Last Monday James Conlon presented Britten’s War Requiem, employing the massed forces of several local student orchestras and choirs, including the Colburn, USC, Fullerton, Chapman, the L.A. Children’s Chorus, etc., etc. They were tremendous.
I wonder if Britten didn’t demand monster forces to insure that the piece would never be attempted without thoughtful deliberation. While a recognized monument, it remains a special event. The first section retains its power to shock, as the choir’s hopeful, traditional plea, “Lord, grant them eternal rest,” is countered by the tenor declaiming Wilfred Owen’s utterly hopeless, “What passing bells for those who die as cattle?” Instead of answering, the chorus ends with a static, monumental but emotionally opaque, “Lord have mercy.” And the stage is set for an intensely uneasy journey.
The dramatic high-point is the Offertorium, when the chorus, singing of “Abraham and his seed” is interrupted by the tenor and baritone with Owen’s blasphemous parody of Abraham and Isaac, ending with “But the old man would not so, / but slew his son, - / And half the seed of Europe, one by one.” It’s one of the moments when Britten enlarges the poems into something much bigger than Owen’s words.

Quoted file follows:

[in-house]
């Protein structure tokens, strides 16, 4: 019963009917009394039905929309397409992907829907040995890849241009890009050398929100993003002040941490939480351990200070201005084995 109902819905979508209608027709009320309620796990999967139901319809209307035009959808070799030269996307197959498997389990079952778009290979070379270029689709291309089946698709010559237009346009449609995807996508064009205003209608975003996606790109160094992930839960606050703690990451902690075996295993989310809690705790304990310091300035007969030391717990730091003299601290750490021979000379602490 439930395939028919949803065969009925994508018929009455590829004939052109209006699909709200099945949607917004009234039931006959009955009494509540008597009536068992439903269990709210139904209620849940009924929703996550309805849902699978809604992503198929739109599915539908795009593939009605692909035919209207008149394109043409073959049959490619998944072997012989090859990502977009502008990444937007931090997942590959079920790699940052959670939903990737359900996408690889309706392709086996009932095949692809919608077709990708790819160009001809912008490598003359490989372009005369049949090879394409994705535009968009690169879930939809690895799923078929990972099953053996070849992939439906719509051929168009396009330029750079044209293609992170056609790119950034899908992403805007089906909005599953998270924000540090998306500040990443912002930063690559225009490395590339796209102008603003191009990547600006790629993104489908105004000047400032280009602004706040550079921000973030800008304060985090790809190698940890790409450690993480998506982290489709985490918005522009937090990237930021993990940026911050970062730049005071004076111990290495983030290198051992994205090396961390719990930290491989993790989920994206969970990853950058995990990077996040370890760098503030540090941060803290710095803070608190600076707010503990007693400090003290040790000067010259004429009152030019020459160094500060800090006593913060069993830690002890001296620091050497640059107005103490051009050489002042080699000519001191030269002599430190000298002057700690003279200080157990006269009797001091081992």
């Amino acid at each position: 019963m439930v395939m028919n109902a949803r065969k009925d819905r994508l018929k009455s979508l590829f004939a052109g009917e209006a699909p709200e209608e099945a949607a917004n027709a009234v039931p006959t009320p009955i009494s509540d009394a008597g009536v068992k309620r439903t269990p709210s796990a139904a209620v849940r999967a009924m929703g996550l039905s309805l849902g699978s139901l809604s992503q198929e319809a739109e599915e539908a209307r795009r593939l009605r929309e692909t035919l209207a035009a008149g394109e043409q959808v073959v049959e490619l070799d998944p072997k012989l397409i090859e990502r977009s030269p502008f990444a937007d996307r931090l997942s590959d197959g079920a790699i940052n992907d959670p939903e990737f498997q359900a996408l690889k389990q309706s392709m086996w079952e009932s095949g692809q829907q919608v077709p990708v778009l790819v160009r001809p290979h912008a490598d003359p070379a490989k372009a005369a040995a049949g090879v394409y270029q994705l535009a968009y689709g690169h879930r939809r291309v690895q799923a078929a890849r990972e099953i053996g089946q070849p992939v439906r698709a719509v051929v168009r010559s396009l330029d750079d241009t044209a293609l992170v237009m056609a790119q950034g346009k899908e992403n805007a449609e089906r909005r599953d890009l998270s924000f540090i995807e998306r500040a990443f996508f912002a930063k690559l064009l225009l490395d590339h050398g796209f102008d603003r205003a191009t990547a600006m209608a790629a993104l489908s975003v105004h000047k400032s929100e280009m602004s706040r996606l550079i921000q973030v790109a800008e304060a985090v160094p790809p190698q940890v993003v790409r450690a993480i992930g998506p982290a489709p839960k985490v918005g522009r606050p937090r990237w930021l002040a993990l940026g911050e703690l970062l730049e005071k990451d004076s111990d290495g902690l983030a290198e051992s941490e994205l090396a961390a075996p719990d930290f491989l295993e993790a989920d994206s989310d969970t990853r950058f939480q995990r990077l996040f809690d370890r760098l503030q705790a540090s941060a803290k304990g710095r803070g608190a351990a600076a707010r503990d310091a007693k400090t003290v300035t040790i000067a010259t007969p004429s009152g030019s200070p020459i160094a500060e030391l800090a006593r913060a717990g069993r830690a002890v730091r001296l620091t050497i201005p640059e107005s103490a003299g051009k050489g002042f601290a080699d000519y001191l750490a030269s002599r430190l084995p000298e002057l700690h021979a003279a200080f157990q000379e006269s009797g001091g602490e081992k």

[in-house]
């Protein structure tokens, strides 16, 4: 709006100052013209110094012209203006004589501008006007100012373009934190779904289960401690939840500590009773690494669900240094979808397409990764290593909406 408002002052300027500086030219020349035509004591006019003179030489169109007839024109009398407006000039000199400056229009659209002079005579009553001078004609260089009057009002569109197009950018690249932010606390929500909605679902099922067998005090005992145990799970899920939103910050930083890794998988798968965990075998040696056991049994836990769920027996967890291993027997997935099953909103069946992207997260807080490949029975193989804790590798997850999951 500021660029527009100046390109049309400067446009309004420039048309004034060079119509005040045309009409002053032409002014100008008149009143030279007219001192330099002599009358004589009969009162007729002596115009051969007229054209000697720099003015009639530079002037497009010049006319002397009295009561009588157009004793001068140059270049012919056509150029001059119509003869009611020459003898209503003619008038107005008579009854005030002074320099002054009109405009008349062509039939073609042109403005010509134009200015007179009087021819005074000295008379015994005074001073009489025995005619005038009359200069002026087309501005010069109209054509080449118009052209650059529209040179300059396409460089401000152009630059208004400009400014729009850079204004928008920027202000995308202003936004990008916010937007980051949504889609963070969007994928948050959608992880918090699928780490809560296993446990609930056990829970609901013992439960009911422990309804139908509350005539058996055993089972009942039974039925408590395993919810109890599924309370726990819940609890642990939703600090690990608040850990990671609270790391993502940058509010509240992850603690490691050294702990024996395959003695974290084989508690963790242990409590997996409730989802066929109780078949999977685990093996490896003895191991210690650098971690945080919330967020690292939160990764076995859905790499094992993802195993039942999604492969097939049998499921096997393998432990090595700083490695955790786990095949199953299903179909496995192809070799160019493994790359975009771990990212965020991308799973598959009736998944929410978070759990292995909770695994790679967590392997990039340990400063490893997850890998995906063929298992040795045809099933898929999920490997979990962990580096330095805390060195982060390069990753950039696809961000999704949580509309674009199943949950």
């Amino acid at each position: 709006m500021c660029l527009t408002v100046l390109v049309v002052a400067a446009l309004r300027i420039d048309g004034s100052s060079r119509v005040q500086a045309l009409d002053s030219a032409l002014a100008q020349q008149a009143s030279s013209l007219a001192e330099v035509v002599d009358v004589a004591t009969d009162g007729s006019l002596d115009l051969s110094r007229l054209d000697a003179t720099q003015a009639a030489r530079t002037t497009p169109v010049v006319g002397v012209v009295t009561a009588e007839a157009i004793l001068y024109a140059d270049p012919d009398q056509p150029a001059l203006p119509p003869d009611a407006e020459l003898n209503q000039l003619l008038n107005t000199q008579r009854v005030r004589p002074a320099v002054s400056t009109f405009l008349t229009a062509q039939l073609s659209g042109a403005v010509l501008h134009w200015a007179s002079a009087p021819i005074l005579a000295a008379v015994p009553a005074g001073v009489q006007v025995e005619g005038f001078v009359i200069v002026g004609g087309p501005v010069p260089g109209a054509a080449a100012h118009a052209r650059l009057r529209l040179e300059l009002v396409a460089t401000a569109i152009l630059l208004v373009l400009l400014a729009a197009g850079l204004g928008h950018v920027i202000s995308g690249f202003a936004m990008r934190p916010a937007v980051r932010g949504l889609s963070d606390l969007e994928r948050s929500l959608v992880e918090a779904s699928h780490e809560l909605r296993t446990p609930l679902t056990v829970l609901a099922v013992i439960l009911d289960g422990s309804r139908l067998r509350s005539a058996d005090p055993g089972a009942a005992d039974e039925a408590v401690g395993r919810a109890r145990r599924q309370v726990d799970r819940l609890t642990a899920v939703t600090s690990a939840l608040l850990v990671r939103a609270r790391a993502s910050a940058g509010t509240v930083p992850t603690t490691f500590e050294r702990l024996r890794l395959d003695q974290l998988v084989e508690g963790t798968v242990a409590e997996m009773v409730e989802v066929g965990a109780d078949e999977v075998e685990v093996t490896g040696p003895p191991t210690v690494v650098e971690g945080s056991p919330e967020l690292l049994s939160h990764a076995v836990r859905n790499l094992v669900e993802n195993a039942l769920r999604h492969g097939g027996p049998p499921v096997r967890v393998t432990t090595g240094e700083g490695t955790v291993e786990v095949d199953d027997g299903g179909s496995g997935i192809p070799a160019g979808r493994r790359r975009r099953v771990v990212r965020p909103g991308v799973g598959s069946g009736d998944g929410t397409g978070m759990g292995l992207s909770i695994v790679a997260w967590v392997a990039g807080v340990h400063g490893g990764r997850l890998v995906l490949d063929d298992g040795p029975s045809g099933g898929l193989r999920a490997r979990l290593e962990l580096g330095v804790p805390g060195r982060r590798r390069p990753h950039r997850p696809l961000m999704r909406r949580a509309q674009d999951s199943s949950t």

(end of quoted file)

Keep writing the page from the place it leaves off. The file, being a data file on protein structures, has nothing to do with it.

It doesn’t matter that the juxtapositions between the traditional text and Owen aren’t always so neat: Britten gives full weight to both. Indeed often it’s the traditional text that seems saner and sounder. Its impersonality and resonances give it a heft that no modern writer could hope to match—least of all Owen. In the November issue of Poetry, Tom Sleigh unfavorably compares the WWI poetry of Owen, with its “Keatsian sound effects” and “enlightened officer class … moral outrage” with that of David Jones, with its “mixture of Cockney, Welsh, and foot-soldier slang” and atmosphere of real “enchantment … doom and dread.” Absolutely true. But for the collage Britten was making, Owen provided the perfect material.
The piece consists of the conflict, and it ends without reconciliation. The transcendental peace promised by the traditional text recedes into unlikelihood. The foreground is dominated by Owen’s blunt image of death as a wretched waste, but also rest and release.
[Image: Hill & Adamson, The Artist and the Gravedigger, 1845]